It started when my masseuse got to my quads and asked me if I did sports. This happened in Vang Vieng too ("do you exercise?"). I admit it. I enjoy having a woman whose hands have been all over me for an hour imply I'm in good shape, even if it is just the one freakishly overdeveloped muscle. But I figured I'd give her the whole story, and I had my language cheat sheet with me. After some gestures and awful pronunciation, I ended up just handing her the sheet and pointing to "lot thip gong deo" ("bicycle with one wheel"). She knew a little English and we tried our best to chat while she continued to bend my limbs in various ways. It was by far the most social massage I've gotten.

At one point an older woman subbed in for a minute while my masseuse ran off to fetch her some keys. Before the sub left, she pointed to my nipple and said "good color". I'd have been perplexed if I hadn't been a student of Lao culture these past couple weeks, but instead I took the compliment in stride and replied "thank you. all natural".

I've had a few opportunities to watch some local TV. I couldn't understand the shows at all, but the commercials were usually pretty obvious about what they were selling, and half of them were pushing skin whitening cream, which is all the rage here. Pale skin is good, according to the local aesthetics, and I saw plenty of women who were obviously using whitening cream on their faces (and only on their faces). I thought it looked awful, but I'm not going to be too judgmental about it, since I've got my own pointless and damaging cultural biases.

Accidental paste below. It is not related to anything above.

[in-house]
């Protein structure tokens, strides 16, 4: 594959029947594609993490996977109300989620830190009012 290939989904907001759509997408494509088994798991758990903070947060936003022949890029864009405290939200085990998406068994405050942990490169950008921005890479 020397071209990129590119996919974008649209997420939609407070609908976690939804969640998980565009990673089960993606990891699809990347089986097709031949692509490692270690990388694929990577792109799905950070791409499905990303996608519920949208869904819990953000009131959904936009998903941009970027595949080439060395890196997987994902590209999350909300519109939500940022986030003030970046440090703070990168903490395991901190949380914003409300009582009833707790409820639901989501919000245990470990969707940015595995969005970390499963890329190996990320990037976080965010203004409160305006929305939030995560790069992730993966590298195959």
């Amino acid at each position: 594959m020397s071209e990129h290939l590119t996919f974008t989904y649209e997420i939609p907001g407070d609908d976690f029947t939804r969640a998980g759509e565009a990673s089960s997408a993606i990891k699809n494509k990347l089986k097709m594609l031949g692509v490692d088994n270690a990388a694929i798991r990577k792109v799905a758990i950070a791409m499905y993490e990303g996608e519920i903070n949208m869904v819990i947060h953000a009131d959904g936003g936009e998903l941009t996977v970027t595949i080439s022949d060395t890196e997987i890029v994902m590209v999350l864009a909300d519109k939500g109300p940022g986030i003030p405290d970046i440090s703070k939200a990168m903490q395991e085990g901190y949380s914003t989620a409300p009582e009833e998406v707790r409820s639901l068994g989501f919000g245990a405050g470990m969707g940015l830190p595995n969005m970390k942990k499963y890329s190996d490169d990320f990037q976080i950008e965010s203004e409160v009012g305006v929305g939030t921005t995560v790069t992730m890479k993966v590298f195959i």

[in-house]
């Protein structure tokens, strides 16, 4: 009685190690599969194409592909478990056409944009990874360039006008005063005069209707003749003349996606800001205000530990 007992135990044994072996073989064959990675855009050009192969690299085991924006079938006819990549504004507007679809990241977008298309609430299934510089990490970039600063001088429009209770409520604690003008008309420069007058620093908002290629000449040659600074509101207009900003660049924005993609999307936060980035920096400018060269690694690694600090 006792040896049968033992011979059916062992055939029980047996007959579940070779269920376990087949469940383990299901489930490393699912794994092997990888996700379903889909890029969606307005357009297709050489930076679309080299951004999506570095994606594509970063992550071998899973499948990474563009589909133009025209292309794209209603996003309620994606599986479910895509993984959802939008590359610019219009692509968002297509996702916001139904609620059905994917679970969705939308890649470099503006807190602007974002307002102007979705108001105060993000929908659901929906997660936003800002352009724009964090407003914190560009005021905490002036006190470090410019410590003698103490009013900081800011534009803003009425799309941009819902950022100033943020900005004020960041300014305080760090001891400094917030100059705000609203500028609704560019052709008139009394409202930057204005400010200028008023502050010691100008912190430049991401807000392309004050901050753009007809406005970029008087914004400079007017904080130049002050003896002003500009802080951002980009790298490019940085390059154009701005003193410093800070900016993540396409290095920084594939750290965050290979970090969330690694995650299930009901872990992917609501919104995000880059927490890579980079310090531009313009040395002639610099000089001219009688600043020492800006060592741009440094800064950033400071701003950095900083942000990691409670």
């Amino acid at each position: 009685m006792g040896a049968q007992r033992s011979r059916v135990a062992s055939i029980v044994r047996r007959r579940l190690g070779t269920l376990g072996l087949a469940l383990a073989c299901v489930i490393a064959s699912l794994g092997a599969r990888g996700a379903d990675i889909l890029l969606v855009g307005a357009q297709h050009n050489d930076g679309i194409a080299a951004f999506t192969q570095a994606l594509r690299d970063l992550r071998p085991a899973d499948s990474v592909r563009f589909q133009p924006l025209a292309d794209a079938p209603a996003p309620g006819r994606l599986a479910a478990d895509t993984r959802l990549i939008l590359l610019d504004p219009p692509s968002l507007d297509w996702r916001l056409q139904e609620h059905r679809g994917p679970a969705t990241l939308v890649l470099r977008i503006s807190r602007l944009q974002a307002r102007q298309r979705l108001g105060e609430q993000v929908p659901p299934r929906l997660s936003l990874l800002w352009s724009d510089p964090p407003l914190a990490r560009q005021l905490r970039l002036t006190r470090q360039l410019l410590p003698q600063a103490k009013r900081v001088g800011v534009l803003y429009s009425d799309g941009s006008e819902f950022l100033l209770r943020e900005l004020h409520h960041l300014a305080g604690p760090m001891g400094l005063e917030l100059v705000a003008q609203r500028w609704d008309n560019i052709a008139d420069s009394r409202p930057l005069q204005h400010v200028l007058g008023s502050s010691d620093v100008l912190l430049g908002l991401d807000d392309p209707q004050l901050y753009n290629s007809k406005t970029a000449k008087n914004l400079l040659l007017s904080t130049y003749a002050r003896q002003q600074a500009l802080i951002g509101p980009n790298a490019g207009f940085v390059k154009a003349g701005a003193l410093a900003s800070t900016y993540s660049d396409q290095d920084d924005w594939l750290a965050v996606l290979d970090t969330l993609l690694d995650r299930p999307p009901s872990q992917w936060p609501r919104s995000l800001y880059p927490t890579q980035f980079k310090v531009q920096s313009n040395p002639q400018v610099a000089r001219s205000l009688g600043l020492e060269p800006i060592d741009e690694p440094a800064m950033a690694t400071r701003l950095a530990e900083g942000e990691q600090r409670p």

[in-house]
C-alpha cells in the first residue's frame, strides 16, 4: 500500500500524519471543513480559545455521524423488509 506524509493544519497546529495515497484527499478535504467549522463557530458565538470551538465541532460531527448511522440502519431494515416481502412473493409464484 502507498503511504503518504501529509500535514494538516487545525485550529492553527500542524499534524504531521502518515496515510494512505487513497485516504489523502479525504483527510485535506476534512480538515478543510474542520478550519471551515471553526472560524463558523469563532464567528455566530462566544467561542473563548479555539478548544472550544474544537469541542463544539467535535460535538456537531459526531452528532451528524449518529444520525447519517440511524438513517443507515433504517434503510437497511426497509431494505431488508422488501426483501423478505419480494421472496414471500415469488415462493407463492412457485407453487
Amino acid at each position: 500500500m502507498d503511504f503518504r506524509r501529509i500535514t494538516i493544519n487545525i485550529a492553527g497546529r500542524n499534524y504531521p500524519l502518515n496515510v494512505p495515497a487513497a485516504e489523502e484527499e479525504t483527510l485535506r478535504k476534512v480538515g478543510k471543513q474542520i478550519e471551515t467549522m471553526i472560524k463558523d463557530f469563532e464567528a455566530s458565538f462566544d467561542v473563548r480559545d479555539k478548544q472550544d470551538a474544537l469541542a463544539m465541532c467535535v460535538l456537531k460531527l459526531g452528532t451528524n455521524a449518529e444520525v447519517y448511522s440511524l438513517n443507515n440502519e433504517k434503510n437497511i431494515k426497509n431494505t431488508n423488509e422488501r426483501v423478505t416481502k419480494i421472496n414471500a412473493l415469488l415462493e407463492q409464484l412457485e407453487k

Well, just as skin should be pale, nipples are supposed to be pink. I know this because when I was in Talat Sao yesterday I saw Pink Nipple Cream for sale, right next to the Armpit Whitening Cream. (Ok, now they're just being silly.)

tomorrow: Leaving Laos [next]